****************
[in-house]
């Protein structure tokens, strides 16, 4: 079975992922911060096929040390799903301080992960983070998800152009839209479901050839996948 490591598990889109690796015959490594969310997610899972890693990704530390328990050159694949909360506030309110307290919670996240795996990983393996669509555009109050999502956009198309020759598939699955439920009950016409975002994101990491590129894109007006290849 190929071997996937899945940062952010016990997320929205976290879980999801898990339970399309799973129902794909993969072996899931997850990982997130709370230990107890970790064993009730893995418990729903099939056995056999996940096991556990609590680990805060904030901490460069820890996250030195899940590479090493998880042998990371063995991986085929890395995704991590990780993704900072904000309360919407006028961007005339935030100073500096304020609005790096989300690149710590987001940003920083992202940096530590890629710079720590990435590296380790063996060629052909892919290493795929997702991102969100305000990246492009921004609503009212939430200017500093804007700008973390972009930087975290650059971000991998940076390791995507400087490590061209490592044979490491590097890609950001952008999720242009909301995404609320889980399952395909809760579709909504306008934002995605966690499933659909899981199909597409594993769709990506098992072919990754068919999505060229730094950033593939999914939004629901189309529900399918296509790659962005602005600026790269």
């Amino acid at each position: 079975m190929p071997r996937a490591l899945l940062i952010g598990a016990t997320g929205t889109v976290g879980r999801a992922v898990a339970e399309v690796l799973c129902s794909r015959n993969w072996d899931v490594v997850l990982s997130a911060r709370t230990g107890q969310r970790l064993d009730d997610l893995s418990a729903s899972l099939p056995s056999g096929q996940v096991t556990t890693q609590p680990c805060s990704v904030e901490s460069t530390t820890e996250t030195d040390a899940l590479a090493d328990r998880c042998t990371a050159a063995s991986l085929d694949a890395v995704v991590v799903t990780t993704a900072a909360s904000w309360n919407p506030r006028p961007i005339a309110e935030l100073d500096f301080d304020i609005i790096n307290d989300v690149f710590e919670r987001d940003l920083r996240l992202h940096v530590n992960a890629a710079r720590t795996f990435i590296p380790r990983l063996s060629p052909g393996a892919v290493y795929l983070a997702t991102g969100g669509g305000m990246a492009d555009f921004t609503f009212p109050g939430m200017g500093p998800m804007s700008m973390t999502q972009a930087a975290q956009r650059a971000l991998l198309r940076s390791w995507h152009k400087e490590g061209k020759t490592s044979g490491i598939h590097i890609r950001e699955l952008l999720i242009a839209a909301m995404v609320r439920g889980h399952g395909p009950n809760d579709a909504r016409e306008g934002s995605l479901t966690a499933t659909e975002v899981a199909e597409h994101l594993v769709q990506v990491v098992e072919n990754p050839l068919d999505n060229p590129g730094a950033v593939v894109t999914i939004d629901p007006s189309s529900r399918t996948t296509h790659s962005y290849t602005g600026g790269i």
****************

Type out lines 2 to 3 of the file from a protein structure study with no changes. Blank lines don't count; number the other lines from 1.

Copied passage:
């Protein structure tokens, strides 16, 4: 079975992922911060096929040390799903301080992960983070998800152009839209479901050839996948 490591598990889109690796015959490594969310997610899972890693990704530390328990050159694949909360506030309110307290919670996240795996990983393996669509555009109050999502956009198309020759598939699955439920009950016409975002994101990491590129894109007006290849 190929071997996937899945940062952010016990997320929205976290879980999801898990339970399309799973129902794909993969072996899931997850990982997130709370230990107890970790064993009730893995418990729903099939056995056999996940096991556990609590680990805060904030901490460069820890996250030195899940590479090493998880042998990371063995991986085929890395995704991590990780993704900072904000309360919407006028961007005339935030100073500096304020609005790096989300690149710590987001940003920083992202940096530590890629710079720590990435590296380790063996060629052909892919290493795929997702991102969100305000990246492009921004609503009212939430200017500093804007700008973390972009930087975290650059971000991998940076390791995507400087490590061209490592044979490491590097890609950001952008999720242009909301995404609320889980399952395909809760579709909504306008934002995605966690499933659909899981199909597409594993769709990506098992072919990754068919999505060229730094950033593939999914939004629901189309529900399918296509790659962005602005600026790269």
């Amino acid at each position: 079975m190929p071997r996937a490591l899945l940062i952010g598990a016990t997320g929205t889109v976290g879980r999801a992922v898990a339970e399309v690796l799973c129902s794909r015959n993969w072996d899931v490594v997850l990982s997130a911060r709370t230990g107890q969310r970790l064993d009730d997610l893995s418990a729903s899972l099939p056995s056999g096929q996940v096991t556990t890693q609590p680990c805060s990704v904030e901490s460069t530390t820890e996250t030195d040390a899940l590479a090493d328990r998880c042998t990371a050159a063995s991986l085929d694949a890395v995704v991590v799903t990780t993704a900072a909360s904000w309360n919407p506030r006028p961007i005339a309110e935030l100073d500096f301080d304020i609005i790096n307290d989300v690149f710590e919670r987001d940003l920083r996240l992202h940096v530590n992960a890629a710079r720590t795996f990435i590296p380790r990983l063996s060629p052909g393996a892919v290493y795929l983070a997702t991102g969100g669509g305000m990246a492009d555009f921004t609503f009212p109050g939430m200017g500093p998800m804007s700008m973390t999502q972009a930087a975290q956009r650059a971000l991998l198309r940076s390791w995507h152009k400087e490590g061209k020759t490592s044979g490491i598939h590097i890609r950001e699955l952008l999720i242009a839209a909301m995404v609320r439920g889980h399952g395909p009950n809760d579709a909504r016409e306008g934002s995605l479901t966690a499933t659909e975002v899981a199909e597409h994101l594993v769709q990506v990491v098992e072919n990754p050839l068919d999505n060229p590129g730094a950033v593939v894109t999914i939004d629901p007006s189309s529900r399918t996948t296509h790659s962005y290849t602005g600026g790269i």